Sound of Music 2015 with Yan Duyvendak

Sound of Music
By Yan Duyvendak with Andrea Cera, Olivier Dubois, Christophe Fiat, and Michael Helland

Bâtie-Festival de Genève at Théâtre Forum Meyrin (Geneva) August 29-September 1, 2015
Festival Actoral at Théâtre du Gymnase (Marseille) September 24-25, 2015
Nanterre-Amandiers (Nanterre) October 2-9, 2015
Le Carré Les Colonnes Festival Novart (Saint-Médard-en-Jalles) October 14-15, 2015
Théâtre de Vidy  (Lausanne) October 27-31, 2015
Teatro Arena del Sole (Bologna) January 7-10, 2016
Le Centquatre (Paris) March 26-28, 2016
Theaterfestival Basel at Kaserne (Basel) August 30-31, 2016
Biennale de Lyon at Théâtre de la Croix-Rousse (Lyon) September 15-17, 2016
La Filature, Scène nationale (Muhouse) September 24, 2016

“A pure nightmare that makes audiences happy.”

Conception and artistic direction: Yan Duyvendak
Creation assistant: Nicolas Cilins
Text: Christophe Fiat
Translation and English adaptation: Martin Striegel
Choreography of All Right Good Night, Floating, Chinese, Rain Dance: Olivier Dubois
Choreographic coach: Cyril Journet
Other choreography: Michael Helland
Music: Andrea Cera
Vocal coach: Sylvie Zahnd
Scenography: Sylvie Kleiber
Lighting: Vincent Millet
Costumes: Nicolas Fleury
Programmation: Thomas Köppel
Performers: Angelika Erlacher, Eveline Gorter, Jan Grossfeld, Johannes Bruessau, Lisandra Bardel, Maria Einfeldt, Mario Saccoccio, Nathalie Parsa, Oliver, Sorina Kiefer, Sven Niemeyer, and Tobias Broenner, with Claire-Marie Ricarte, Fabio Bergamaschi, Jasmine Morand, Krassen Krastev, Lucie Eidenbenz, Margaux Monetti, Oscar Sanchez, Pauline Wassermann, Philippe Chosson, Rudi Van Der Merwe, and the Ballet Junior de Genève

“I observe climate warming and signs of crisis, everywhere around us, and their impact on contemporary Western culture. Public services are being cut back, budgets are slashed, purchasing power and morale are in decline, feelings of guilt weigh heavily even on bright days. We know that we are the musicians on the Titanic, icy waters are already washing around our knees, but we keep on playing because we’ve learnt nothing else and don’t know what else to do. I have the impression that people are less inclined nowadays to see plays, films or performances that force them to think, that remind them of how complex our reality is. Because it requires such an effort. People want spectacular, smoothflowing pieces, with plenty of special effects, something that is easy to consume. People want relief from their unease at least for a couple of hours. I myself don’t want to see any more pieces that hurt. I want virtuosity, beauty, technical fireworks. Performances that moved me in recent times were all of this kind. After the stock exchange crash in 1929, Anglo-Saxon musical comedy experienced a veritable boom. For the above-mentioned reasons. «Kitsch, by its essence, is the absolute negation of shit», says Milan Kundera. And yet… As a teenager, I performed in a cabaret. I loved and still love musical comedies, both on stage and on screen. I love the feelings they evoke, the sweet enchantment, the nauseous sleepiness. And so I want to create and produce one myself. With two, apparently contradictory targets: There is no such thing as shit. A musical comedy that is spectacular, with technical bravado, with a clear storyline and a happy end, with well-shaped bodies and light effects. Because it’s beautiful. Because it does us good. Because, for a short while, we need to be able to let go of our roles as citizens of this world. At the same time, the play should clearly say that being obtuse to what’s going on around us is disastrous. That we mustn’t close our eyes. That thinking about events and taking a stand is eminently important. That art which spotlights things is different from art which leaves us dazzled. So it’s about bringing some light into the bedazzlement in which we normally stagger through the comedies of the world. About showing up our existential fears, which a musical comedy usually placates or ignores. Deeply-held anxieties must seep through from all sides. After all, shit really does exist.” – Yan Duyvendak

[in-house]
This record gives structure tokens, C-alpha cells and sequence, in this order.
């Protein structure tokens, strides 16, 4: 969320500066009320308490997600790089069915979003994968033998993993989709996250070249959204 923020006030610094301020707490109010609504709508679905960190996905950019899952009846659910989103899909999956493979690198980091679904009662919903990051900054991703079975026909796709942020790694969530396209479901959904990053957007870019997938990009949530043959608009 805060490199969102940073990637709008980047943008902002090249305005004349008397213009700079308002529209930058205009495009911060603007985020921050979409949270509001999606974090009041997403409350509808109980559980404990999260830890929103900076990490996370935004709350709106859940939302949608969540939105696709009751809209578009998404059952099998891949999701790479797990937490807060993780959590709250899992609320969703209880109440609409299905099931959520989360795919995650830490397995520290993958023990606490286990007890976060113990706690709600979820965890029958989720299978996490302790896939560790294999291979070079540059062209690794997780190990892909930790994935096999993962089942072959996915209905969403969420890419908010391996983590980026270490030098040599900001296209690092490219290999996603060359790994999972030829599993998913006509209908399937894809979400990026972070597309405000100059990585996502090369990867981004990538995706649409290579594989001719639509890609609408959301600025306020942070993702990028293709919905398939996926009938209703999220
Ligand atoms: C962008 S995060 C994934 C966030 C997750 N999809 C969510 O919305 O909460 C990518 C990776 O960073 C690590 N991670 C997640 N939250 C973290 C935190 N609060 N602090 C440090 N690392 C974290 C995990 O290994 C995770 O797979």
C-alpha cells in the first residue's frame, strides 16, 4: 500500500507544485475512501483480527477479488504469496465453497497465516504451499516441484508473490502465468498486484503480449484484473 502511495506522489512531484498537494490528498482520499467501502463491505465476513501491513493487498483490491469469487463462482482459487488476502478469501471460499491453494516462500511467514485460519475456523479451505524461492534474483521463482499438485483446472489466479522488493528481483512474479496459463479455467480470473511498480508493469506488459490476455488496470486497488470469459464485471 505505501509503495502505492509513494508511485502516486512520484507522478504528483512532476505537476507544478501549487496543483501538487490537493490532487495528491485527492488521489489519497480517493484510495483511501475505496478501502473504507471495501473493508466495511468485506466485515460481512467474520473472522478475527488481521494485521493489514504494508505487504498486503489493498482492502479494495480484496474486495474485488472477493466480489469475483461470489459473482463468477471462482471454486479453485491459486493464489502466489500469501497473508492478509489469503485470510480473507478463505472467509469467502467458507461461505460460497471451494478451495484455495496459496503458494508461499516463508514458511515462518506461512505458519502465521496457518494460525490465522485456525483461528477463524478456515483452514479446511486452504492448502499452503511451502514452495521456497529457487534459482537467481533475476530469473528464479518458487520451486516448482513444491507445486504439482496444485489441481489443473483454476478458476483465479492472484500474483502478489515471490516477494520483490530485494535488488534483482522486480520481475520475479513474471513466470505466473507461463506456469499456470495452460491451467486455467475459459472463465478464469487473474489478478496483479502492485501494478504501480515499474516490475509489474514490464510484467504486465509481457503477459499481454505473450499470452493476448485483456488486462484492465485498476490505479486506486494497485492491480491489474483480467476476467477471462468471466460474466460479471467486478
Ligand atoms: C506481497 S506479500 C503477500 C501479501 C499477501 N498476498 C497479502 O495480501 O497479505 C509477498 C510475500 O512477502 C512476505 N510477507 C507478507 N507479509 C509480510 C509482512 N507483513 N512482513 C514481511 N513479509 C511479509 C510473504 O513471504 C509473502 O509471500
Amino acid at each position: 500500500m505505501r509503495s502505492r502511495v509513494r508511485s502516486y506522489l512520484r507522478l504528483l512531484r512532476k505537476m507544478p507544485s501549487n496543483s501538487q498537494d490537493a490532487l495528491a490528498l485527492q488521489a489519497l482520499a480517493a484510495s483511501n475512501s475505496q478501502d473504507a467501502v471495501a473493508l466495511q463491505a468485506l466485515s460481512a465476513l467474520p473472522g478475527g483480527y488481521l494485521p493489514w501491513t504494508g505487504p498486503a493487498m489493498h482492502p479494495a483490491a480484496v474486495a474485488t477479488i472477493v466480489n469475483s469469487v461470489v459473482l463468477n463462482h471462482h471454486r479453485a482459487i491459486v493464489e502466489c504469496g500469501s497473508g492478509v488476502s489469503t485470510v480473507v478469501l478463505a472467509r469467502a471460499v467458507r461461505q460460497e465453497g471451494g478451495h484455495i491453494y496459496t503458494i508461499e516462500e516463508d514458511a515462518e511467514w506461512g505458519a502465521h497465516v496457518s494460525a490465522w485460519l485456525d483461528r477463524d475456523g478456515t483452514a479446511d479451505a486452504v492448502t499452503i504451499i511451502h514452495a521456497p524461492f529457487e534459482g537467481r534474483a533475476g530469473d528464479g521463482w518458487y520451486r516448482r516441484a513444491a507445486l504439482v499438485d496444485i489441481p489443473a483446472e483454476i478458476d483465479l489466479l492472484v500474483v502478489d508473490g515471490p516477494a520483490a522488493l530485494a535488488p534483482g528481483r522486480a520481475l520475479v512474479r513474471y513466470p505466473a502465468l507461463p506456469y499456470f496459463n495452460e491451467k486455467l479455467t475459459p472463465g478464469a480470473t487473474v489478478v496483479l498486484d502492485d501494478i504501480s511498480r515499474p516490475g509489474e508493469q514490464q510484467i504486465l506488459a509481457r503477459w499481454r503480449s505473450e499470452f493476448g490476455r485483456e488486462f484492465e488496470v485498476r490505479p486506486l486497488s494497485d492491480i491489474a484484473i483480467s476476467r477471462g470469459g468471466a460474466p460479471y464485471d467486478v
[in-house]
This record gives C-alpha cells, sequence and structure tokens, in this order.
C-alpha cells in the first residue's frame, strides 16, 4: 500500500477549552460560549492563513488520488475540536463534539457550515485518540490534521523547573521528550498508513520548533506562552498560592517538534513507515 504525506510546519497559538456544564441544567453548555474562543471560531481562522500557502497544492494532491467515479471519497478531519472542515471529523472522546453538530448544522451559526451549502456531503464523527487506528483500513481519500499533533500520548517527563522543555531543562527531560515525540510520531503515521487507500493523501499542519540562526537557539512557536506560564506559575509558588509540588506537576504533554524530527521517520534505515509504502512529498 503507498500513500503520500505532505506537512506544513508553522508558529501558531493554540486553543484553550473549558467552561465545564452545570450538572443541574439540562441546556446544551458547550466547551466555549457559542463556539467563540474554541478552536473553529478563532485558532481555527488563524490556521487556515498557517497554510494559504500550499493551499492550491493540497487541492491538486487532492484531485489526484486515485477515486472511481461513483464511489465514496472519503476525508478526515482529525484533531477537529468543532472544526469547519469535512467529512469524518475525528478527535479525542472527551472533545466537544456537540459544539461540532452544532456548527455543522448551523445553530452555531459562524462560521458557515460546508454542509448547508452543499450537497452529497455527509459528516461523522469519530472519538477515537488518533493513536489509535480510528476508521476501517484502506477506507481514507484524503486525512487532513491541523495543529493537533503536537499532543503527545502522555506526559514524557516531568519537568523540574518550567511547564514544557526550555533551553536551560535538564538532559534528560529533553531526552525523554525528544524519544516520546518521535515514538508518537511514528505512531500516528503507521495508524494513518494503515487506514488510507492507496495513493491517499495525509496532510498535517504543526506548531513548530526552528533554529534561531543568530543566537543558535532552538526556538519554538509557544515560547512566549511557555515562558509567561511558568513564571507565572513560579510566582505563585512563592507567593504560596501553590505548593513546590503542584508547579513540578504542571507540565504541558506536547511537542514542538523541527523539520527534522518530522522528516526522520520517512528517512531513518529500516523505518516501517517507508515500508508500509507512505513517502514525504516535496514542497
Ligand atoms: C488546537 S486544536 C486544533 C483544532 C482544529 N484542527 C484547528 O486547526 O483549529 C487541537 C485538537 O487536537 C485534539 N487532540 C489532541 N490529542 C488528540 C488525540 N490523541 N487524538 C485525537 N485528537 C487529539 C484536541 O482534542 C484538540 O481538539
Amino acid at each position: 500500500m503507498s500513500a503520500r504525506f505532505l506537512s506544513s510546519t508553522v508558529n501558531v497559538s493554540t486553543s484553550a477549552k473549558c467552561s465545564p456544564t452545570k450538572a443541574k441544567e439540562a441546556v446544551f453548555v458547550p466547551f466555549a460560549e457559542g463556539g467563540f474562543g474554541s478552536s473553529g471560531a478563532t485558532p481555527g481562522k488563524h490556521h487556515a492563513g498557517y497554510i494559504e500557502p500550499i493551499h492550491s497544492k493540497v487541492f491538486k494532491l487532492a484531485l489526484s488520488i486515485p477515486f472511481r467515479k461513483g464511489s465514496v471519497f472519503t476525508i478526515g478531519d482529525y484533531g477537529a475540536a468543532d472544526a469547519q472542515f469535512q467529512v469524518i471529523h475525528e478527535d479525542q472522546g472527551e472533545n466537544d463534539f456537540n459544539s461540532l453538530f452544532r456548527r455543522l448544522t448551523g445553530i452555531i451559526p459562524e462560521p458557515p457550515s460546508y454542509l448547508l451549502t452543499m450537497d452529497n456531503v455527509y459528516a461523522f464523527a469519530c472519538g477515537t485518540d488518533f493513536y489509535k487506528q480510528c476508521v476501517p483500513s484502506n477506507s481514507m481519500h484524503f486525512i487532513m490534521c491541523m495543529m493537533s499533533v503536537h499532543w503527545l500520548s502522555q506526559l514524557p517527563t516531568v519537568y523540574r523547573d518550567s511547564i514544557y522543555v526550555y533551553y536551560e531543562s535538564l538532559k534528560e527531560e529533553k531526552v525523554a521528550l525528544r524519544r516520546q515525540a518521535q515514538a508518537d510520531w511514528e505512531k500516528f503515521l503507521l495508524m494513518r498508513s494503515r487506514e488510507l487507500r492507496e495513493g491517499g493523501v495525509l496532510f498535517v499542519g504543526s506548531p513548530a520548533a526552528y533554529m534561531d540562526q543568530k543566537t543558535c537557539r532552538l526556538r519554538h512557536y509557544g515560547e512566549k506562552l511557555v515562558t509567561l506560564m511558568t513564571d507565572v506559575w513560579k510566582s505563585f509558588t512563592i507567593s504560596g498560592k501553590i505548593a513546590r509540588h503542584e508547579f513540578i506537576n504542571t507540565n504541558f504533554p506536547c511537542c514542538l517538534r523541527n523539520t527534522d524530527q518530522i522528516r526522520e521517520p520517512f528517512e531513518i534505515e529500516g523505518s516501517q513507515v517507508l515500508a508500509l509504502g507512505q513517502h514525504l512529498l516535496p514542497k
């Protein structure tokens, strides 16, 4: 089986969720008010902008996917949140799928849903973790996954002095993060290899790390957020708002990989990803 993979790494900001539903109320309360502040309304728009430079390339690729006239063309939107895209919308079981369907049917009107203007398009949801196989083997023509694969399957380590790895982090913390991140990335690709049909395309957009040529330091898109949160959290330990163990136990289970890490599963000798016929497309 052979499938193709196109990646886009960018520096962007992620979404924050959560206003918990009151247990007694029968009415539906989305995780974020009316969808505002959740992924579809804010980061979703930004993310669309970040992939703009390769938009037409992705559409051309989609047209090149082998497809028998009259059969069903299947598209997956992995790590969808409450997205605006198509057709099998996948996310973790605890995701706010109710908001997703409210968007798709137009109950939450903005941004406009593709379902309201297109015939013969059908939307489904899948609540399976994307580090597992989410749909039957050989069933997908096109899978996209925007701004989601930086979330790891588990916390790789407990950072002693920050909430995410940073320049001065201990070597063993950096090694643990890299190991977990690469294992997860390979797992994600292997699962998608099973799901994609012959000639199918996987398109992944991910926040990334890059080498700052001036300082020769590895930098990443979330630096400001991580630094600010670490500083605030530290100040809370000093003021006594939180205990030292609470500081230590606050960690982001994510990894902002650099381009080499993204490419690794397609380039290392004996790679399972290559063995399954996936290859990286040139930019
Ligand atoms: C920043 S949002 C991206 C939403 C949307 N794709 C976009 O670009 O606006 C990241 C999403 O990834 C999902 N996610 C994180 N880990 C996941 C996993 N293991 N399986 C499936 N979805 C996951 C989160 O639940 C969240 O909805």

Production and management: Nataly Sugnaux Hernandez, Caroline Barneaud
Production: Samuel Antoine, Sylvain Didry
Communication: Ana-Belen Torreblanca
Administration: Marine Magnin
Production Assistant: Tristan Pannatier
Production: Dreams Come True, Genève et Théâtre de Vidy, Lausanne
Co-production: La Bâtie-Festival de Genève, Théâtre Forum Meyrin, Théâtre Nanterre-Amandiers, centre dramatique national, Festival actoral – Marseille, Pour-cent culturel Migros
With the financial support of: 2014 contest winner of Label+ théâtre romand, 2014 contest winner of FEDORA – Van Cleef & Arpels Prize for Ballet, Fondation Meyrinoise du Casino, Fondation Ernst Göhner, Stanley Thomas Johnson Foundation, City and Canton of Geneva, Pro Helvetia – Swiss Arts Council